Richard Speight, Jr.
1) How did you get into directing?
There was never a time when I wasn’t fascinated by the idea of making movies. I have been acting professionally for years, so I’ve had the benefit of being on a lot of sets with a lot of different directors.
Luckily, even early on, I was never the type to go back to the trailer between shots. Instead, I hung around to watch the directors in action and study their process. The more I learned about how the sausage was made, the more I wanted to be the butcher. Eventually, I pulled the trigger and started telling my own stories with a camera.
2) What is your most recent project?
I most recently directed a piece for Mountain Dew. I say ‘piece’ because it was definitely not your traditional commercial. It’s over two minutes long and feels more like a trailer for a heist film than a television ad. The schedule was crazy tight, but the looseness of the format freed me up to be more creative with my shot set ups and enabled me to inject my own sense of humor and story into the content.
The whole process felt more akin to making a short film, and I think the end result reflects that in a positive, creatively refreshing way.
3) What is the best part of being a director?
As a director, I get to create a complete vision that is wholly unique to my perspective. From casting to editing to the sound mix, etc., no part of the process is left unattended. That is what I find so invigorating. Plus, I enjoy bringing a positive energy to a production and to a set. The director’s attitude and approach sets a tone that affects every facet of the process and everyone involved. I learned early on that on a set, I respond to the positive, not the negative, so I try to bring that positive attitude to my own projects and hopefully help create an atmosphere that allows everyone do their best, most creative work.
4) What is the worst part of being a director?
The pressure. So many plates spinning, so many decisions to make, all while keeping in mind time and money. Top that off with seventy crew members all looking at you, awaiting instruction. It can be overwhelming. And yet, in a weird way, it’s the sheer volume of work crammed into never-enough-time that fuels the machine and keeps it all exciting. I mean, if it were easy, everyone would do it, right?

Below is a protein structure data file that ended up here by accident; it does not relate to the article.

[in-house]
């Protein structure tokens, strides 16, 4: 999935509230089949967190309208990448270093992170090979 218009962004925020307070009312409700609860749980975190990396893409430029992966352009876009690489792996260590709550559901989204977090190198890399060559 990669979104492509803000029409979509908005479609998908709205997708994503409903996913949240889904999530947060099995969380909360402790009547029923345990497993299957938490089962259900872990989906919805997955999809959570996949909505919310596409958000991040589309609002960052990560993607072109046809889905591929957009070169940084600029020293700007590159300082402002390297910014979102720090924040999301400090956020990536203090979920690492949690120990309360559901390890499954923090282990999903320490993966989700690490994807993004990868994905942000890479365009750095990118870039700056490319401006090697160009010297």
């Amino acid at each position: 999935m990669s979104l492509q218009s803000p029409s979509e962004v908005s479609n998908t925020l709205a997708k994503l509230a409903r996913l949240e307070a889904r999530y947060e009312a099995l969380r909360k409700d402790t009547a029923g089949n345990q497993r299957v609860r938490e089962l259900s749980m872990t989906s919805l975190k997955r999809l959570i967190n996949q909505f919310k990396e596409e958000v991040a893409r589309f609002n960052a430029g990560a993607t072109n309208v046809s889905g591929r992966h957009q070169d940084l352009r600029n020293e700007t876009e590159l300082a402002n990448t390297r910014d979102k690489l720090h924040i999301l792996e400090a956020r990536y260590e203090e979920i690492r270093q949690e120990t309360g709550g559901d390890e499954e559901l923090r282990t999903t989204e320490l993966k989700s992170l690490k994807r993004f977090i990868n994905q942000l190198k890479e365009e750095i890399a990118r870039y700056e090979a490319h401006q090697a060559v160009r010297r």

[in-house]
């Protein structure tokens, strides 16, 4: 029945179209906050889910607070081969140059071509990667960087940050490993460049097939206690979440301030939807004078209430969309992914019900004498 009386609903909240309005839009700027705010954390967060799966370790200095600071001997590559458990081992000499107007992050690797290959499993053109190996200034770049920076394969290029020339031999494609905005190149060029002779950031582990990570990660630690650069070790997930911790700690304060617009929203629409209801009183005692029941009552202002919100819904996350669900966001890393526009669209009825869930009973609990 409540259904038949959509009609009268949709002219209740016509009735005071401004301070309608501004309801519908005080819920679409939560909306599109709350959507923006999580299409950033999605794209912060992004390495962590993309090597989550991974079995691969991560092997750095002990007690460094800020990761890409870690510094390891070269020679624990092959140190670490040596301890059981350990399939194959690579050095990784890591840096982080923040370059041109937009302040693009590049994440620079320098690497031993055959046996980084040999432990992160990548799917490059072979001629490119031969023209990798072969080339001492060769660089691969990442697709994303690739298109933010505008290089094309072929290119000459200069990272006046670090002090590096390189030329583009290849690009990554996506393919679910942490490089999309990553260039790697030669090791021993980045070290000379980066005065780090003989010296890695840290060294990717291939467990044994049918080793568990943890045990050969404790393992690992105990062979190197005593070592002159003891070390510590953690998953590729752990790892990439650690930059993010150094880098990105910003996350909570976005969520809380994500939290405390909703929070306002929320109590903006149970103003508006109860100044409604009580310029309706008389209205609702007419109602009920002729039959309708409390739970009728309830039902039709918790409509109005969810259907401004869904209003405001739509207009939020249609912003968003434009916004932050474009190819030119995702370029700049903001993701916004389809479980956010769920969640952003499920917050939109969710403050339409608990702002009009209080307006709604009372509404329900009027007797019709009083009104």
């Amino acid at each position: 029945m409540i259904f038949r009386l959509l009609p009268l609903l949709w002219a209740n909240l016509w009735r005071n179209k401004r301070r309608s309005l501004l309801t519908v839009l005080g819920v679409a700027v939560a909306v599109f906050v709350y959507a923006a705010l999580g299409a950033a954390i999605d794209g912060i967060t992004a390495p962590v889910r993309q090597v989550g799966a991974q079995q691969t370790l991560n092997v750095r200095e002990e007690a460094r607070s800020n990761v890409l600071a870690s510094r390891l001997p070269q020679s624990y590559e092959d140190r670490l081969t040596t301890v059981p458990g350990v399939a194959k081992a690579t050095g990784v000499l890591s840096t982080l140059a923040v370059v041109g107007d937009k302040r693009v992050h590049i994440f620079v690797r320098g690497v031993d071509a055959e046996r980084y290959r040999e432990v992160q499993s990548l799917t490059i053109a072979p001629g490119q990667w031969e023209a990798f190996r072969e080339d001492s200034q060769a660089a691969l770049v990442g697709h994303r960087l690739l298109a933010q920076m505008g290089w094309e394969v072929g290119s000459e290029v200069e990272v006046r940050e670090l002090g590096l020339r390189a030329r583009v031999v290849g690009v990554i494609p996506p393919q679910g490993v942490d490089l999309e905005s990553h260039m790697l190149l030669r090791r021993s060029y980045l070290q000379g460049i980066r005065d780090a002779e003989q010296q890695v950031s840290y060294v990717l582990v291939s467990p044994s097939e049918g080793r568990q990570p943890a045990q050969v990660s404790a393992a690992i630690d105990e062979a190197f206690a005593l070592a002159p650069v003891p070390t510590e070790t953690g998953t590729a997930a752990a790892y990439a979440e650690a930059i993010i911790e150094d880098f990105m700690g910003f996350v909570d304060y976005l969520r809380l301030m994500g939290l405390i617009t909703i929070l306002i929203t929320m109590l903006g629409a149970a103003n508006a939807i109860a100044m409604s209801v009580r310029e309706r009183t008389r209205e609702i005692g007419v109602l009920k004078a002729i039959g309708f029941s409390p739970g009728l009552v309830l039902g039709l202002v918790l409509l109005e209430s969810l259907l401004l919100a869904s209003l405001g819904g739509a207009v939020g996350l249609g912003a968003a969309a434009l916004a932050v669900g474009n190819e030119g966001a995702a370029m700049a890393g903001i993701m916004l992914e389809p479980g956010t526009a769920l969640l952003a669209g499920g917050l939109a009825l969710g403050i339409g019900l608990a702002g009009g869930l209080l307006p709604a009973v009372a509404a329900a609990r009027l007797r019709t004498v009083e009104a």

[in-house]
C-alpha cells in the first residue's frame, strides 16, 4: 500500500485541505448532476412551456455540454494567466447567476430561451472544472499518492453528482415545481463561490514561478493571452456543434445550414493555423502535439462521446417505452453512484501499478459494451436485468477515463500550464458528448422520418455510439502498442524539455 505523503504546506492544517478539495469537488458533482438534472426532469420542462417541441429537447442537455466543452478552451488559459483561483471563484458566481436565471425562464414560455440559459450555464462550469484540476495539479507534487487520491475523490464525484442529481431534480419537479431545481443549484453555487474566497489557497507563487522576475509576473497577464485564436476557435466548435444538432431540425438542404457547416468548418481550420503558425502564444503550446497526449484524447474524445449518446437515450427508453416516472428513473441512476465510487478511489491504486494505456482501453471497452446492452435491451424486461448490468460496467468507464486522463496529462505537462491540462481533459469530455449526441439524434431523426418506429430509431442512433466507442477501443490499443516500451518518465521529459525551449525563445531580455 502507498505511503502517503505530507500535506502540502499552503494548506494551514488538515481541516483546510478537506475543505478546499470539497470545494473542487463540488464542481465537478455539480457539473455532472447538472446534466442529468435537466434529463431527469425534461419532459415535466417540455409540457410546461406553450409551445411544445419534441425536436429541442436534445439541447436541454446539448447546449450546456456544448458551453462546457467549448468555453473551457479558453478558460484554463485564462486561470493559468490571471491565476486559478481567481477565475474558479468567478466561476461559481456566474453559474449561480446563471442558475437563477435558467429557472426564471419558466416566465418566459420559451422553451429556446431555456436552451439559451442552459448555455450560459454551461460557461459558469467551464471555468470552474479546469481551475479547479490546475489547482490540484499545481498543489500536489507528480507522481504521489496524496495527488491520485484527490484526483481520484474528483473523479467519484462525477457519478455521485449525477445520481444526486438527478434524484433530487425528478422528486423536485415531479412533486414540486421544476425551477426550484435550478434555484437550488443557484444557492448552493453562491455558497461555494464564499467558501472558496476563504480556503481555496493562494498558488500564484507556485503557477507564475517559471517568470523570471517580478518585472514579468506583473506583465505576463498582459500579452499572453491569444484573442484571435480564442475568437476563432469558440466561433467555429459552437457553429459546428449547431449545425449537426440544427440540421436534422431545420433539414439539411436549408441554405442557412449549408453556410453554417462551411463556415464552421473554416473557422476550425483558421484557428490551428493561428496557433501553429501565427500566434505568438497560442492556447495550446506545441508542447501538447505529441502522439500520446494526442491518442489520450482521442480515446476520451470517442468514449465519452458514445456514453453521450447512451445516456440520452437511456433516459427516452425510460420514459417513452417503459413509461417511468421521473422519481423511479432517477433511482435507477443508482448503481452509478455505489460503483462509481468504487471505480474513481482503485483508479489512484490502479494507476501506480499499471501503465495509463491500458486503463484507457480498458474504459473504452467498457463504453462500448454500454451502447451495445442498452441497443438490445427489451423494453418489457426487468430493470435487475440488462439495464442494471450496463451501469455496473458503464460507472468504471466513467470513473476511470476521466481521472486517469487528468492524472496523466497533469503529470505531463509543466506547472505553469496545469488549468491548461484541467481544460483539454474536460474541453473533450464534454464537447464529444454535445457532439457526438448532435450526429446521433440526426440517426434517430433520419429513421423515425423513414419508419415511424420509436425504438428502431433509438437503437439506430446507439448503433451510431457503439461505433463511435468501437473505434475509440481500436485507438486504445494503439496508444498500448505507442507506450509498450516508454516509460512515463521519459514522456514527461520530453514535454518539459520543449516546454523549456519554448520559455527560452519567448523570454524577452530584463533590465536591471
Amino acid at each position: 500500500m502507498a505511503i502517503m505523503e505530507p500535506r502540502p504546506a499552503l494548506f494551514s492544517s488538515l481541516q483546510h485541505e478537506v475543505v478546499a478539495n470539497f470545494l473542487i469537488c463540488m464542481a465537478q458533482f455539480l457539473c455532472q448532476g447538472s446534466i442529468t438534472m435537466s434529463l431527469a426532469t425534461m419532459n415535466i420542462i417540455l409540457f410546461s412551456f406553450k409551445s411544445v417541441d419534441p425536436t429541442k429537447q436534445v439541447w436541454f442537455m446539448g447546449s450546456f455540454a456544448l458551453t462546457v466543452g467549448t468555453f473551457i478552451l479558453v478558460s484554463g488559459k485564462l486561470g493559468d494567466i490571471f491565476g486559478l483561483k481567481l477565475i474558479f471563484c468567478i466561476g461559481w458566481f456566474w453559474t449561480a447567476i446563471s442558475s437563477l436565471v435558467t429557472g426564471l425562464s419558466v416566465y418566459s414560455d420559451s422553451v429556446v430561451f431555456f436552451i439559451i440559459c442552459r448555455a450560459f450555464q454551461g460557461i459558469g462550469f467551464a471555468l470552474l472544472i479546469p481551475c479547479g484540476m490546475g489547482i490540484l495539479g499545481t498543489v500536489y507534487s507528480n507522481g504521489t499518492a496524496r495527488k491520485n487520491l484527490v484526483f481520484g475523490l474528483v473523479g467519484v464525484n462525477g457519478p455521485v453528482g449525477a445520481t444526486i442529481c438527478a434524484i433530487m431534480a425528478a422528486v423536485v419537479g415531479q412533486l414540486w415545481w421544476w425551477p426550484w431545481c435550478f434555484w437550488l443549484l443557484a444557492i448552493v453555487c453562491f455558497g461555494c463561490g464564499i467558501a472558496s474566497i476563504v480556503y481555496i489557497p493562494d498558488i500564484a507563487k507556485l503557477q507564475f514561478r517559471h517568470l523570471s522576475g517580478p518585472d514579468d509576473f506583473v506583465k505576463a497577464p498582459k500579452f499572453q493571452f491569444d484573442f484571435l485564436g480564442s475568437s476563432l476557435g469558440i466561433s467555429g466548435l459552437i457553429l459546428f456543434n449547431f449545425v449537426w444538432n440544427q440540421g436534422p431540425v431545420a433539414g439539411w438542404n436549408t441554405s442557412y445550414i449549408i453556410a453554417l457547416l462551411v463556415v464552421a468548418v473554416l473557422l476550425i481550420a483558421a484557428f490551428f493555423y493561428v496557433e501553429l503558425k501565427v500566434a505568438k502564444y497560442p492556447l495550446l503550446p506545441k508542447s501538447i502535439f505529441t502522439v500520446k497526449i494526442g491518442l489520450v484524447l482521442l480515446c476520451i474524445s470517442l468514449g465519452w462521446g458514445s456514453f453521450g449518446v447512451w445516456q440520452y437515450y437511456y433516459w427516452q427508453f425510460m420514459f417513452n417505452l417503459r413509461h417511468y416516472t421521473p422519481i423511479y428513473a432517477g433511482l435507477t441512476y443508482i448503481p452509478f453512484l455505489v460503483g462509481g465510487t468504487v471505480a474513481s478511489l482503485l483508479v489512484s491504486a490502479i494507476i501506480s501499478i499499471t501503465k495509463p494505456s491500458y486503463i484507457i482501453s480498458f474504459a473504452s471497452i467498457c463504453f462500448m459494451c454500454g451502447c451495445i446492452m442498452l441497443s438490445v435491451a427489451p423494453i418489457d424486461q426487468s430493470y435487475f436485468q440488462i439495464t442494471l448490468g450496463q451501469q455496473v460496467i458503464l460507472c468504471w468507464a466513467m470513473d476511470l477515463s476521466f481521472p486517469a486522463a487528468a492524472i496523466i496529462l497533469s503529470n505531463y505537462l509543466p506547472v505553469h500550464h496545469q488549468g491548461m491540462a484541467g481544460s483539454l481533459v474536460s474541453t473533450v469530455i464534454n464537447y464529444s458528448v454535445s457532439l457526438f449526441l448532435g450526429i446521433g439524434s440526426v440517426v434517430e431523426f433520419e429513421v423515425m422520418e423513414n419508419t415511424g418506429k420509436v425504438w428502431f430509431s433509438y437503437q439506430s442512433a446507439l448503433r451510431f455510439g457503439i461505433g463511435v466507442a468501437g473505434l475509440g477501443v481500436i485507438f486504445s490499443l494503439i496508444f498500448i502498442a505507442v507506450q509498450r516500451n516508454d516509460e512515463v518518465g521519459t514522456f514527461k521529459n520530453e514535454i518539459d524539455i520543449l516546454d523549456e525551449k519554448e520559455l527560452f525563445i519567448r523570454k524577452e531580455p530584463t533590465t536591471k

5) What is your current career focus: commercials & branded content, TV, movies? Do you plan to specialize in a particular genre—comedy, drama, visual effects, etc.?
I am focused on telling engaging stories. I strive to do that when directing commercials for the production company Quietman, and I look forward to doing it when I begin directing episodic television and film. But regardless of the format, comedy is my strong suit. Character driven comedy is what I enjoy watching and where my strength lies as a director.
6) Have you a mentor and if so, who is that person (or persons) and what has been the lesson learned from that mentoring which resonates most with you?
Two people helped put me on the path I’m on now. First is writer/producer Shaun Cassidy, the first person to ever love my writing enough to pass it along to others. Rare is the man high on the ladder who is willing to lean down to help another up. Shaun is that man. Then there is Joe Pytka, the Godfather of commercial directing. He can tell a more complete, compelling story in 22 seconds than most directors can in two hours. I’ve never seen anything like it. Watching him work is like attending a clinic in efficient story telling. I am fortunate to have had his ear and counsel since I began making the transition from “actor only” to “actor/director.” It’s an invaluable friendship.
7) Who is your favorite director and why?
It’s a three-way tie: Jason Reitman, Alexander Payne, and Wes Anderson. These men each have such unique, strong styles and voices, and they each utilize comic moments beautifully without pigeonholing themselves into being viewed as strictly comedy guys. The fact is, they can each deftly handle very grounded and even serious, heartfelt moments, and do so often to strengthen and solidify their stories. I admire filmmakers who can bridge the humorous and the serious. I strive to do that myself.
8) What is your favorite movie? Your favorite commercial or branded content?
Let’s start with Thank You For Smoking. Hilarious, edgy, topical, and sharp - a stunning feature debut by Jason Reitman. Then there’s Wes Anderson’s debut Bottle Rocket. That film mixed super quirky with subtle comedy like I’d never seen before. Commercial wise, that Volkswagon commercial with the little boy dressed as Darth Vader trying to use the Force to start the car was fantastic. I also love the new Cadillac ad staring Neal McDonough. That’s the first commercial I remember in a while that is consistently discussed in my social circles. It’s crisp and clean and unapologetic. Really well done.
9) Tell use about your background (i.e. Where did you grow up? Past jobs?)
Originally from Nashville, I am a cum laude graduate of the University of Southern California. As an actor, I’ve starred and guest starred in numerous shows including Band of Brothers, Justified, Supernatural, and Jericho, and have worked in over 60 national commercials including fronting campaigns for IBM, Zippo, and Pepsi.